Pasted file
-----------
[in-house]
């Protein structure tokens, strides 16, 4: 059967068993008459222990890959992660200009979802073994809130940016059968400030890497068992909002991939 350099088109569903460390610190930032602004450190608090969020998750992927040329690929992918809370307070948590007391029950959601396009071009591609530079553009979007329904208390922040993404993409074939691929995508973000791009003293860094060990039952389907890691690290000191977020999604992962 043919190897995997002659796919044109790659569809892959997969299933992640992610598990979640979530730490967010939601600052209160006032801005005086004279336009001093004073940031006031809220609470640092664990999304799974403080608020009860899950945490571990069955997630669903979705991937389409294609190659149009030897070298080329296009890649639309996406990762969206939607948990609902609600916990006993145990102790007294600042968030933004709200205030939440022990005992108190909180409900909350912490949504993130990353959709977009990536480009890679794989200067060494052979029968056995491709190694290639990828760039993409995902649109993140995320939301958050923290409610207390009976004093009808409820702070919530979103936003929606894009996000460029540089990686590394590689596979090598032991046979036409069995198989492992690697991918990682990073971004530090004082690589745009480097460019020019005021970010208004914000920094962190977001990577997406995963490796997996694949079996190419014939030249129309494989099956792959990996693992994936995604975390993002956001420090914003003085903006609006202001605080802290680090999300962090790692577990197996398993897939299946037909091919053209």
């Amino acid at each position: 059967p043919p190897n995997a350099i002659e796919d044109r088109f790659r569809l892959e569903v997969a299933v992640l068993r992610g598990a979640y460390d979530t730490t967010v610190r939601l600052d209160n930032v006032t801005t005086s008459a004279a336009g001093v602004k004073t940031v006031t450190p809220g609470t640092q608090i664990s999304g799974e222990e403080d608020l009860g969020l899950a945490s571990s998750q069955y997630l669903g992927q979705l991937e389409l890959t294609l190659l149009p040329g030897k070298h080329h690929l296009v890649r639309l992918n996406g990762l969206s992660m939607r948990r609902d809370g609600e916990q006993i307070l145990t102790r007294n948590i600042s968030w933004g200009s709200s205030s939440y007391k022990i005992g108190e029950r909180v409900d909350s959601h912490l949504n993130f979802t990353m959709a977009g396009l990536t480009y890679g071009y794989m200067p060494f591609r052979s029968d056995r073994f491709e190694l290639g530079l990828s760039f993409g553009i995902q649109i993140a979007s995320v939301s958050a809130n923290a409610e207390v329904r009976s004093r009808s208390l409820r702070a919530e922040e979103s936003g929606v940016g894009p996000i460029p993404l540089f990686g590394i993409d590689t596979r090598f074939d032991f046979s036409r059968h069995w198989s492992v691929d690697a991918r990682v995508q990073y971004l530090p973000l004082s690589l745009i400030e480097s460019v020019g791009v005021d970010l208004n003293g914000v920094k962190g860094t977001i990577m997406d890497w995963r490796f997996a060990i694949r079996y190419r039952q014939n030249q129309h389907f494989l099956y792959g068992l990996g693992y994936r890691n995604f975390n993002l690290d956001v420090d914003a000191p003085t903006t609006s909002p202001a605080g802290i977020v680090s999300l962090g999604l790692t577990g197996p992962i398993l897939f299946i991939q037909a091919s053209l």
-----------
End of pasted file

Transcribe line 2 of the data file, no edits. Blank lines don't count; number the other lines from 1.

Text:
């Protein structure tokens, strides 16, 4: 059967068993008459222990890959992660200009979802073994809130940016059968400030890497068992909002991939 350099088109569903460390610190930032602004450190608090969020998750992927040329690929992918809370307070948590007391029950959601396009071009591609530079553009979007329904208390922040993404993409074939691929995508973000791009003293860094060990039952389907890691690290000191977020999604992962 043919190897995997002659796919044109790659569809892959997969299933992640992610598990979640979530730490967010939601600052209160006032801005005086004279336009001093004073940031006031809220609470640092664990999304799974403080608020009860899950945490571990069955997630669903979705991937389409294609190659149009030897070298080329296009890649639309996406990762969206939607948990609902609600916990006993145990102790007294600042968030933004709200205030939440022990005992108190909180409900909350912490949504993130990353959709977009990536480009890679794989200067060494052979029968056995491709190694290639990828760039993409995902649109993140995320939301958050923290409610207390009976004093009808409820702070919530979103936003929606894009996000460029540089990686590394590689596979090598032991046979036409069995198989492992690697991918990682990073971004530090004082690589745009480097460019020019005021970010208004914000920094962190977001990577997406995963490796997996694949079996190419014939030249129309494989099956792959990996693992994936995604975390993002956001420090914003003085903006609006202001605080802290680090999300962090790692577990197996398993897939299946037909091919053209």